The United States has lessons to learn to avoid being the 2040 Ukraine.
Strong parallels exist between the stories in my first two books and the situation playing out in Ukraine today, so much so that a reader teased me yesterday that I had provided Putin’s playbook. Several parallels are particularly concerning.
Russia seeks to expand its territory to include more ethnic Russians ✔
In my books, Mexico is part of a coalition working to annex Southwest U.S. territory heavily populated by Mexican Americans and Mexicans. (The book is not an anti-immigrant or anti-Mexican rant, so you’ll need to read to understand the full context.)
Speakers of minority Russian language considered “oppressed” ✔
Schools in the Southwest and other parts of the country are increasingly teaching in all-day Spanish, including at the community college level. Not expecting immigrants to learn English is increasingly being advocated as a civil rights issue, when it is instead a path to another layer of societal segregation on top of our existing segregation issues. Segregated societies are historically ripe for secession and annexation efforts.
Geographic concentration of Russian speakers provides clear starting point for invasion ✔
There are already several U.S. areas where speaking Spanish is critical to finding employment and fluency in English is not necessary. The scope of these territories is expanding.
Several internal political leaders in Crimea welcome invasion ✔
Too many political leaders focus on their own self-interest. For many in Crimea, the opportunities for political and economic gains may be greater under Russia than under Ukraine. It is certainly conceivable that we will have U.S. politicians who think they’ll have more power if the nation divides.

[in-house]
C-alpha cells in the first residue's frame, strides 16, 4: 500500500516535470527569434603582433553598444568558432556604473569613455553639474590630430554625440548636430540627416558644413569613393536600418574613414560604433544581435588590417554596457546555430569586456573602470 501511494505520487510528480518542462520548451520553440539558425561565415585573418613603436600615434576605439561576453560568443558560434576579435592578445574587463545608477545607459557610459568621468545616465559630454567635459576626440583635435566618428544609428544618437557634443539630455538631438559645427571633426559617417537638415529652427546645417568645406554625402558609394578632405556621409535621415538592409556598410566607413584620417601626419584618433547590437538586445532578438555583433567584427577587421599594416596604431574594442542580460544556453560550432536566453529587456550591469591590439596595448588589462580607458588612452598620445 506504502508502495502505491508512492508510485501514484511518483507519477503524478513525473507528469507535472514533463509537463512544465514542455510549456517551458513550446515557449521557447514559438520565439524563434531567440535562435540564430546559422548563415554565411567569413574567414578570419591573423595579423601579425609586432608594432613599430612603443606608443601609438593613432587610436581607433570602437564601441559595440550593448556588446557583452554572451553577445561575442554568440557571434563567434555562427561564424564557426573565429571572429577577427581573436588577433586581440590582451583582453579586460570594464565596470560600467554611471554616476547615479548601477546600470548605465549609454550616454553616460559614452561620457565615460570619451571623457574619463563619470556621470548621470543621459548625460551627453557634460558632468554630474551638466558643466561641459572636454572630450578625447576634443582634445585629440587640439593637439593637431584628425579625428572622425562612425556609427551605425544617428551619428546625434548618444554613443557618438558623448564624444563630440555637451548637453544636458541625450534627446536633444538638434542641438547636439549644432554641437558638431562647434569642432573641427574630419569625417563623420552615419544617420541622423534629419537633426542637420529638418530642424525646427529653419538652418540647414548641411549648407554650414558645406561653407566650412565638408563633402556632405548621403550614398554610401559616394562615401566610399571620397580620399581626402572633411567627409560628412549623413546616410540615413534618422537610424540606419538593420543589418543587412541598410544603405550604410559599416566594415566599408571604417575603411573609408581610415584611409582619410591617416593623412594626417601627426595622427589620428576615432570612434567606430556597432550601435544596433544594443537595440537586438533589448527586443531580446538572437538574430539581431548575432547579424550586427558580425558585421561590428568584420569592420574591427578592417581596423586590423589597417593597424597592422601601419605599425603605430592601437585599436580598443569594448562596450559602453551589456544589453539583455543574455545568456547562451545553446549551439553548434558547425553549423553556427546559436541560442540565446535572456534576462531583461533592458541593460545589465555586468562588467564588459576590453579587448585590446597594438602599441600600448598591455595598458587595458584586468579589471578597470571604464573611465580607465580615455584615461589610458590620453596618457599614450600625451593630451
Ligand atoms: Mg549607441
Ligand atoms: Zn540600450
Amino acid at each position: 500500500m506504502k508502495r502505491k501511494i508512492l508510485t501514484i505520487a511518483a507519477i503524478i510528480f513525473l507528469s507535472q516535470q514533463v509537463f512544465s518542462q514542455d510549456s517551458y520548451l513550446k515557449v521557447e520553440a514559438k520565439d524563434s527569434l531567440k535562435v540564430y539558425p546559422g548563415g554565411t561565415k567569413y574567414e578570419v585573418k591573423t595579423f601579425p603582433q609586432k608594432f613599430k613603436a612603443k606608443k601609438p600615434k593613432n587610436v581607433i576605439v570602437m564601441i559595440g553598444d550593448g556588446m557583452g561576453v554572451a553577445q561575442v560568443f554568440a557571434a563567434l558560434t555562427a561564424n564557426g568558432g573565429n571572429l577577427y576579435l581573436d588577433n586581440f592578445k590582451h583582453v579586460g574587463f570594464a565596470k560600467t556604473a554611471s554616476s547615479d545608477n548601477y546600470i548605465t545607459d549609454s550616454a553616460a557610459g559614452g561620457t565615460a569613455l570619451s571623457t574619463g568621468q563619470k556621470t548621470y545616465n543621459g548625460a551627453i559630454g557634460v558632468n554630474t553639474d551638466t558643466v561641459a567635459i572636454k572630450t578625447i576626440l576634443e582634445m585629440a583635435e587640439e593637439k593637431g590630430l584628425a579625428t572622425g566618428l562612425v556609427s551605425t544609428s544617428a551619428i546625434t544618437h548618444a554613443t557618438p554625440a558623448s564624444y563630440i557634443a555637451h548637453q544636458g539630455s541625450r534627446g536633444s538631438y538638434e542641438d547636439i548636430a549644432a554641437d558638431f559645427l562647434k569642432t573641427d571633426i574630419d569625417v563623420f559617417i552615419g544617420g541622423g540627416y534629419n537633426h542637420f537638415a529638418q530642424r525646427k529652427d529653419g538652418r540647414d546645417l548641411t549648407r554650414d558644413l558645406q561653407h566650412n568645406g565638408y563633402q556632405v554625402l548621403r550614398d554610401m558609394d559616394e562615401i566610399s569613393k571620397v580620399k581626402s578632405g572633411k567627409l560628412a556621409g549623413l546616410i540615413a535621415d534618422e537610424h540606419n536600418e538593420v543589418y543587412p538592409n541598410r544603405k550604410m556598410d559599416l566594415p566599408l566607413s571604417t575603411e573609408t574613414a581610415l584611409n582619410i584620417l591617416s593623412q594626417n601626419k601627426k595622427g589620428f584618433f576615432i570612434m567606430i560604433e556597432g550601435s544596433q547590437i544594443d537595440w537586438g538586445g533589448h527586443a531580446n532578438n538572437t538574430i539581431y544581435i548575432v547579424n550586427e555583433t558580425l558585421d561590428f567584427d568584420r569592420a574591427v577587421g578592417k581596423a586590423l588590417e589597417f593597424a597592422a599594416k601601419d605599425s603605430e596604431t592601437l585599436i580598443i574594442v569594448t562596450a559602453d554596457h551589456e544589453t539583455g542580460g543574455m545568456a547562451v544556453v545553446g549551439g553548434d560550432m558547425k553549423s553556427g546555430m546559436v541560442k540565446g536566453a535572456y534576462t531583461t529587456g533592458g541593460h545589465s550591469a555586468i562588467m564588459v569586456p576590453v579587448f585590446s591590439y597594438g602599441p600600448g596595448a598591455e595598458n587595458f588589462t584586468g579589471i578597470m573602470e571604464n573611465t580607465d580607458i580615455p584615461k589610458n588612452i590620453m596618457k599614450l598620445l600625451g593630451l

Weakened, indebted economy in Ukraine undermines border protection resolve and economic response options ✔
My distaste for our high and growing debt levels is driven, in part, by my belief that it substantially restricts our crisis response options. Ukraine’s response options are highly restricted by both Russia’s military superiority and Ukraine’s tenuous economic circumstances.
Ukrainian military defections enable takeover ✔
In both books, U.S. military defections are part of what enables the invasion effort in our Southwest. If you’ve read my books and still believe it can’t happen here, I welcome your rationale.
Ukrainian bases surrounded by invading troops, paralyzing response ✔
In my books, cartel-built tunnels (which the Department of Homeland Security recently admitted it may not be able to detect) provide the entry point to surround our bases in the Southwest before our military can respond to being surrounded.
Invasion is quickly on Ukraine’s land, making subsequent military response hazardous to citizens that Ukraine’s leaders are sworn to protect ✔
Once an invasion is on U.S. soil, with U.S. citizens as human shields for the attacking military, our military response options are substantially reduced.
Ukraine gave up its greatest military strength (nuclear weapons) in return for treaty assurances from the U.S., Great Britain, Germany and Russia that we would defend their territorial boundaries. ✔
The United Nations abrogates its agreements with the United States in my books, just as we and other nations are doing to Ukraine. Should we be surprised that others may not keep their commitments to us when we can’t be trusted to keep our commitments?
I wrote Melting Point 2040 and Secession 2041 because I’m worried we don’t recognize the long-term implications of our current policies. The crisis in Ukraine is providing a clear early warning that we must heed.